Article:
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24 Intell. Prop. & Tech. L. J. 1 (2019-2020)

handle is hein.journals/iprop24 and id is 1 raw text is: 

Cyber-Technology Torts and Insurers'

Ambiguous Obligations to Defend

Professionals and Business Entities

Under Evolving Cyber-Insurance

Contracts: Statistical and Legal

Inferences from Traditional Insurers'

Declaratory Judgments, 1940-2019

                                                                 WILLY  E. RICE*


      Innovative technologies increased in the 1940s. In the wake, personal injuries and
property losses also grew. Insurers responded-selling liability insurance and promising to
defend manufacturers and sellers against personal injury lawsuits. Today's widely mar-
keted commercial general liabiliy (CGL) insurance contract originated in the 1940s. Like
early-twentieth-century technologies, cyber-technologies are producing injuries and losses.
Again, insurers are responding-marketing modified 1940s-vintage CGL contracts and
promising to defend merchants and professionals against cyber-technology claims. To assess
the veracity of cber insurers' promises, the author conducted an empirical study of courts'
declaratory judgments (N=1840)-focusing  on courts' dispositions of duty-to-defend dis-
putes between 1940-2019.  Legal and statistical analyses uncovered several statistically
significant, newsworthy and surprising findings: 1) Cyber-liability insurers are more likely
to breach their promises-refusing to defend businesspersons and professionals against
cyber-technology claims; 2) Cyber-risk insurers are more likely to engage in bait-and-switch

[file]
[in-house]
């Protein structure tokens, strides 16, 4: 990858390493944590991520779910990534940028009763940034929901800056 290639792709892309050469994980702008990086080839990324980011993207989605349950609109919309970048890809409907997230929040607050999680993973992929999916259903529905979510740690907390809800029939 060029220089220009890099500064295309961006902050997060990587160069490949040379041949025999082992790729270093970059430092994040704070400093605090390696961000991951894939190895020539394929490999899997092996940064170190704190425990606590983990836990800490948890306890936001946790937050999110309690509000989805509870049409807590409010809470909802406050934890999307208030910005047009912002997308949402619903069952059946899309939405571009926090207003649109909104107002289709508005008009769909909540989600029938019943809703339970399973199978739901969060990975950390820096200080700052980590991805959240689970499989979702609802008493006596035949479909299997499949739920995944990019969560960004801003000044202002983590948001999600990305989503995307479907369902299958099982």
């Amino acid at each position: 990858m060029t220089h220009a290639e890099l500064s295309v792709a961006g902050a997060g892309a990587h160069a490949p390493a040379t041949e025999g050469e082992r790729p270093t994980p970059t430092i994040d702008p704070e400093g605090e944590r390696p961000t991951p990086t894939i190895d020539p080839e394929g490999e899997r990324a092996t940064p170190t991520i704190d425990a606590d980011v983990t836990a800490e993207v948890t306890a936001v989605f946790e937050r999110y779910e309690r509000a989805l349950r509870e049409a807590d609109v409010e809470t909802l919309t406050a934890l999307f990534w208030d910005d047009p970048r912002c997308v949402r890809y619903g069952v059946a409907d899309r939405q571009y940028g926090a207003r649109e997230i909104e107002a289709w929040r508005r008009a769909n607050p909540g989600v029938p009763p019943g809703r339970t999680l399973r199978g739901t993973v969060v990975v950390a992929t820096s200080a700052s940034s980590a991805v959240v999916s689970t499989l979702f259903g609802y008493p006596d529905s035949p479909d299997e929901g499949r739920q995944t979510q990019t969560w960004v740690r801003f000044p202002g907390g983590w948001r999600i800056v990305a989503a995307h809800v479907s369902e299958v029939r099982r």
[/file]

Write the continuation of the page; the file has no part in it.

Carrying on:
schemes-promising  only an illusion ofcoverage; 3) Courts are substantialy more likely
to resolve duty-to-defend controversies in favor of insurers; and 4) State and federal courts
are more likely to allow questionable extralegal factors-rather settled legal doctrines-to
influence the dispositions of cyber-related controversies. In recentyears, the American Bar
Association as well as most business, trade and professional associations have established
an additional licensure requirement: Practitioners must assess and defend against the risks
associated with using various office and cyber-related technologies. Certainly, business and
professional associations are encouraging their members to purchase and understand

    *   Professor of Law & Englehardt Research Fellow, St. Mary's University School of Law-San
Antonio. M.A., Ph.D University of North Carolina at Chapel Hill; Postdoctoral Fellow  The Johns
Hopkins University;J.D. The University of Texas at Austin; and an American Bar Foundation Scholar.
Crossing numerous years, Eugene R. Anderson, Hubert M. Blalock,Jr., David R. Heise, Frank A. Bot-
tini,Jr. and, more recently, Robert Ranalli of Patel, Soltis & Cardenas Law Firm shared generously their
expertise or insight with the author. Absolutely, their input helped the author to fashion the legal and
statistical analyses as well as the research methodology in this Article. The author also thanks several other
small-firm practitioners as well as cyber-technology specialists who shared their wisdom at gatherings in
Austin, SanJose and San Antonio. All errors or omissions are the author's alone.


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